Vyas Dev Misra, C.J.
1. This is a petition under Article 227 of the Constitution of India challenging the orders passed by the Divisional Commissioner Kangra Division, Dharamsala and the Additional Deputy Commissioner, Dharamsala rejecting the petitioner's application for amendment.
2. The relevant facts are these. There was an election of Pradhan of Gram Pan-chayat Khaira. The petitioner was one of the candidates. However, it was Jagjiwan Paul, respondent No. 3, who won the election and became the Pradhan. The petitioner filed an election petition under Section 168 of the Himachal Pradesh Panchayati Raj Act, 1968 (referred to as the Act). Various grounds challenging the election were raised. It may be noticed that the result of the election was declared on 20-11-1978, immediately after the elections were held on the same day. The election petition could be filed within a period of 30 days of the publication of the result. The application for amendment was filed on 9-7-1980, that is, long after the period of limitation for filing the election petition had expired.
3. Now, the amendment asked for may be noticed. By the application for amendment a new ground for challenging the election was sought to be introduced. This ground reads :
'2-A. That the respondent was a whole time salaried servant of Kasba Khaira Agricultural Co-operative Service Society at the time of filing his nomination papers and at the time of polling. Thus the respondent never qualified to contest the election of Pradhan of Gram Panchayat Khaira under Section 9 of the Act. This fact was deliberately concealed by the respondent at the time of filing nomination papers and afterwards.'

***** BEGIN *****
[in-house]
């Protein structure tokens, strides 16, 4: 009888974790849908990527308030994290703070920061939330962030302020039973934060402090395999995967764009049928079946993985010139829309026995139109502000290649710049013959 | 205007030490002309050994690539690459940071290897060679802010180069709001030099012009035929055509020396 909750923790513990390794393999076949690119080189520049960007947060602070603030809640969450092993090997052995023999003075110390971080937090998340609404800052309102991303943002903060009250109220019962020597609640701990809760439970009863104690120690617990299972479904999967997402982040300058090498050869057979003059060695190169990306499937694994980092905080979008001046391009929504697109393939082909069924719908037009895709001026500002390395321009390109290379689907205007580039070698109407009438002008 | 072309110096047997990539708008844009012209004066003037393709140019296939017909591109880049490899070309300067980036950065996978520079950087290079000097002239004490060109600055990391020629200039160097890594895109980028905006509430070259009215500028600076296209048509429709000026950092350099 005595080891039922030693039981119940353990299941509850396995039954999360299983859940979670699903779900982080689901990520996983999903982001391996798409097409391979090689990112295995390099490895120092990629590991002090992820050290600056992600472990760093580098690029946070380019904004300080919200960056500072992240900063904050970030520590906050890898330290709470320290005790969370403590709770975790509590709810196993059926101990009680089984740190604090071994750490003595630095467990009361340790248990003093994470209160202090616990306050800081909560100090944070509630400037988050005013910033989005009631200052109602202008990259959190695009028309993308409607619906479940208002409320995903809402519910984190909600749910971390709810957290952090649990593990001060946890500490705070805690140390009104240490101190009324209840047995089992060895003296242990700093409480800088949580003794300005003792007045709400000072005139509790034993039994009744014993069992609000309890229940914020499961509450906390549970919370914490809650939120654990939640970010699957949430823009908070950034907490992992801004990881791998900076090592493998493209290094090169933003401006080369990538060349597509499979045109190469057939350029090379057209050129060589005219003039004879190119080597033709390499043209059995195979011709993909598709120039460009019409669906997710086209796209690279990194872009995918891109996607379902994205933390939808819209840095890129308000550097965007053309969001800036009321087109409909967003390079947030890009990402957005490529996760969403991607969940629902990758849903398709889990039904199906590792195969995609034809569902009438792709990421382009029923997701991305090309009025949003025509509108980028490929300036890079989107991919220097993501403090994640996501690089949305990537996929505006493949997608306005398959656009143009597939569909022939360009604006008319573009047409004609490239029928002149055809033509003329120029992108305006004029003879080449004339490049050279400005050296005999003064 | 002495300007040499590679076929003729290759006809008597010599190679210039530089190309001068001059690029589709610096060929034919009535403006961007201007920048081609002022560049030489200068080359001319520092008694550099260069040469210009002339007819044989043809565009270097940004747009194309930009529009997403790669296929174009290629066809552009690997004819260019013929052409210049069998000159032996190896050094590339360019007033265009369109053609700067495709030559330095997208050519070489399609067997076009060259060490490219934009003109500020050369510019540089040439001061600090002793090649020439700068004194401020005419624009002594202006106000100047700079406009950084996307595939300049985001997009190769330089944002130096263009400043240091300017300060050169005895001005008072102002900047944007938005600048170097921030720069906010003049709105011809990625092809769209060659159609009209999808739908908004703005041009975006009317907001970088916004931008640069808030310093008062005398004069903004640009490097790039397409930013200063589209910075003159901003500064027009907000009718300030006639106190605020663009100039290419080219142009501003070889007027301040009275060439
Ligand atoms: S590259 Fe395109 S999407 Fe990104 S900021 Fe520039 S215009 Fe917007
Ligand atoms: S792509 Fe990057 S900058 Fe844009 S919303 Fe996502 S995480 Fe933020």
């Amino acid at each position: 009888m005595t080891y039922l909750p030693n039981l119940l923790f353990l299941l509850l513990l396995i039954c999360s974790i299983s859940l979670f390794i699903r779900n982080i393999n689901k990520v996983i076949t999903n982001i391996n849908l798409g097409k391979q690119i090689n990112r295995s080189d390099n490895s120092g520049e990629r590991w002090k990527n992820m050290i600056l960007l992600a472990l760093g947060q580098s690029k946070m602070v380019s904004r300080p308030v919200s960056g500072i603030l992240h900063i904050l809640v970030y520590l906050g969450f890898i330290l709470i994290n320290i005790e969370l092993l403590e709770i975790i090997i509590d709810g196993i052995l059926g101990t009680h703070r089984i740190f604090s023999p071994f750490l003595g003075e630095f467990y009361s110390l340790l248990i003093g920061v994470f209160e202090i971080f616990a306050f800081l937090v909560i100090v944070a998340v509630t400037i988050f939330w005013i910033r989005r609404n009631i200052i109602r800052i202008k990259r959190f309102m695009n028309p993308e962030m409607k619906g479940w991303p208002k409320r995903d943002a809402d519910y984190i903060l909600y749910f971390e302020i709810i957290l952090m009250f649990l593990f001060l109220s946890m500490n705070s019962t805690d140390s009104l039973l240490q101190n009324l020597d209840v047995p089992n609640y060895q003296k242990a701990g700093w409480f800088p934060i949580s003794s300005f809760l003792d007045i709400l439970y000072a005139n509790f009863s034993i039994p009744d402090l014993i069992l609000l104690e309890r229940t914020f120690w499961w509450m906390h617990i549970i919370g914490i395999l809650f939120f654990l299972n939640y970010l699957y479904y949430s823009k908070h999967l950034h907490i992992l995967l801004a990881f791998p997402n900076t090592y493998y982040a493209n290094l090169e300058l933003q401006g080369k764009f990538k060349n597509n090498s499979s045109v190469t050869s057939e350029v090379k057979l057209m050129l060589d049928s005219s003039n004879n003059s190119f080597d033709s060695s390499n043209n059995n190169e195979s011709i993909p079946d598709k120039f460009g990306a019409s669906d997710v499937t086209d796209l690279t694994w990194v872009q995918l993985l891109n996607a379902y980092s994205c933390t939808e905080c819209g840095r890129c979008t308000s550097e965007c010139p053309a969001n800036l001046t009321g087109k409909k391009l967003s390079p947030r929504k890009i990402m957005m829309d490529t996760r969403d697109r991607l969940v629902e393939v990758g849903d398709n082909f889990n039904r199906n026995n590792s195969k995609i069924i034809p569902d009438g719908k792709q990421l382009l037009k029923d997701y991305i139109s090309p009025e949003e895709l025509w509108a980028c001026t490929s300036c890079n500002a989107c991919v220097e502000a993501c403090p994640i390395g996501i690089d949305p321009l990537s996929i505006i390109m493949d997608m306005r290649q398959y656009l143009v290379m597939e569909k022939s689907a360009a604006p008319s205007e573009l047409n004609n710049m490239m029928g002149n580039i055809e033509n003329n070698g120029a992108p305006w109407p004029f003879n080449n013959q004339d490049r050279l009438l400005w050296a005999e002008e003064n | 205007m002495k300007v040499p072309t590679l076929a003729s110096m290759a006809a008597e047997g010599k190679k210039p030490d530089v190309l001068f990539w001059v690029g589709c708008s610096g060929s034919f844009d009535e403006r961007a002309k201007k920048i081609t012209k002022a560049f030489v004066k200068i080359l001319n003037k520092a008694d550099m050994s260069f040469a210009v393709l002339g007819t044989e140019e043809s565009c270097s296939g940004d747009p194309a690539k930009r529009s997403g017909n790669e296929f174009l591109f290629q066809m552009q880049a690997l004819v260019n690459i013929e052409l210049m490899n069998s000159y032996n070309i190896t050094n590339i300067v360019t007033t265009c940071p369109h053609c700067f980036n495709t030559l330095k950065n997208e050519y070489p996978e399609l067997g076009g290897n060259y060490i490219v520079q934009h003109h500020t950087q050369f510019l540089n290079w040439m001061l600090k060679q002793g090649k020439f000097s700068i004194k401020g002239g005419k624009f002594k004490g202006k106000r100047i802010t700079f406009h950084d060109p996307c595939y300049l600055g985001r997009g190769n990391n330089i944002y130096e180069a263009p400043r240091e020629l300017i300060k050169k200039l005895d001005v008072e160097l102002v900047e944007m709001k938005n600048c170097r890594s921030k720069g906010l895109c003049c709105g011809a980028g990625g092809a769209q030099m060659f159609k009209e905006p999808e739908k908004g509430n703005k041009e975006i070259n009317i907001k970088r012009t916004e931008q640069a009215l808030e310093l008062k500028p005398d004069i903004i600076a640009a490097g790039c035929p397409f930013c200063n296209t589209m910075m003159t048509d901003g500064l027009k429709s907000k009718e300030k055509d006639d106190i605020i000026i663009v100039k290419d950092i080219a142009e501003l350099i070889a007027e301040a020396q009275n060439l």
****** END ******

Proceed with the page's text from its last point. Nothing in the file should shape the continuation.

Mr. Ramesh Chand, learned counsel for the petitioner, contends that though the amendment asked for was indeed a belated one but, in the interest of justice, it should have been allowed and the party compensated in terms of costs. In the instant case, as already observed, a valuable right had accrued to the petitioner inasmuch as that after the expiry of the period of limitation, his election could not be challenged on a ground which was not the basis of the election petition. By allowing the amendment, this right would have been taken away and it cannot be compensated in terms of money.
4. My attention has been drawn to two judgments of the Punjab and Haryana High Court. The first is reported in Kesho Ram v. Barbhagwan Singh, 1967 Cur LJ 812. This case was under the Representation of the People Act, 1951. It was observed that if the petitioner had asked for amendment by introducing a ground for setting aside the election which was not found in the original petition, that amendment could not have been allowed. The next case is of Inder Nath Bassi v. The Sub-Divisional Magistrate, Nawanshahr, AIR 1976 Punj & Har 90. In that case the S. D. M. had allowed the amendment of the election petition so as to introduce a new ground for setting aside the election. The ground sought to be introduced was one which would have disqualified the successful candidate from contesting the election. It may be noticed that the election was held under the Punjab Gram Panchayat Act which is similar to one which is in force in this State. It was found that the amendment sought to be introduced in respect of the alleged disqualification of the successful candidate could have been made a ground for setting aside the election at the time when the election petition was filed, and that the amendment could not be allowed after the time for filing the election petition had expired.